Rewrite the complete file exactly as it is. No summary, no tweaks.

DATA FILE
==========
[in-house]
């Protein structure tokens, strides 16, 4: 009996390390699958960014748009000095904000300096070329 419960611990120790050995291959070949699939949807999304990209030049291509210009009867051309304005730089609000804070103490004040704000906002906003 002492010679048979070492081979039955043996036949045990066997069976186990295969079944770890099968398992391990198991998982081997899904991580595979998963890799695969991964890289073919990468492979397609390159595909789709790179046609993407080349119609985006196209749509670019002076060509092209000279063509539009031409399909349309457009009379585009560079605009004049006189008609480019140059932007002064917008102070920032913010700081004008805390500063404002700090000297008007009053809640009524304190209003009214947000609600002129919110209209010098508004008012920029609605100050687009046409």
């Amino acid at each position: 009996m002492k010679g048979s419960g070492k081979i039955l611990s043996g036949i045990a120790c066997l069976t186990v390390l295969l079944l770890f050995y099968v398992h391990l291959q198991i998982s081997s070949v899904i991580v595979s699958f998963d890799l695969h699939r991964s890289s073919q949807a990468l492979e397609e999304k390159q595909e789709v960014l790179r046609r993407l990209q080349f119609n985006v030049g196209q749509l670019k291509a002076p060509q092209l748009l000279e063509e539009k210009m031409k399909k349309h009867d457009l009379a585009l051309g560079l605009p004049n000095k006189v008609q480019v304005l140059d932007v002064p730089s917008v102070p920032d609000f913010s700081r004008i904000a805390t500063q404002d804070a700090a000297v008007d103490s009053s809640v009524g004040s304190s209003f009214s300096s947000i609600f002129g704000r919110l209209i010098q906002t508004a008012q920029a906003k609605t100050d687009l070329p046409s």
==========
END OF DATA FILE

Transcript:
[in-house]
């Protein structure tokens, strides 16, 4: 009996390390699958960014748009000095904000300096070329 419960611990120790050995291959070949699939949807999304990209030049291509210009009867051309304005730089609000804070103490004040704000906002906003 002492010679048979070492081979039955043996036949045990066997069976186990295969079944770890099968398992391990198991998982081997899904991580595979998963890799695969991964890289073919990468492979397609390159595909789709790179046609993407080349119609985006196209749509670019002076060509092209000279063509539009031409399909349309457009009379585009560079605009004049006189008609480019140059932007002064917008102070920032913010700081004008805390500063404002700090000297008007009053809640009524304190209003009214947000609600002129919110209209010098508004008012920029609605100050687009046409």
């Amino acid at each position: 009996m002492k010679g048979s419960g070492k081979i039955l611990s043996g036949i045990a120790c066997l069976t186990v390390l295969l079944l770890f050995y099968v398992h391990l291959q198991i998982s081997s070949v899904i991580v595979s699958f998963d890799l695969h699939r991964s890289s073919q949807a990468l492979e397609e999304k390159q595909e789709v960014l790179r046609r993407l990209q080349f119609n985006v030049g196209q749509l670019k291509a002076p060509q092209l748009l000279e063509e539009k210009m031409k399909k349309h009867d457009l009379a585009l051309g560079l605009p004049n000095k006189v008609q480019v304005l140059d932007v002064p730089s917008v102070p920032d609000f913010s700081r004008i904000a805390t500063q404002d804070a700090a000297v008007d103490s009053s809640v009524g004040s304190s209003f009214s300096s947000i609600f002129g704000r919110l209209i010098q906002t508004a008012q920029a906003k609605t100050d687009l070329p046409s």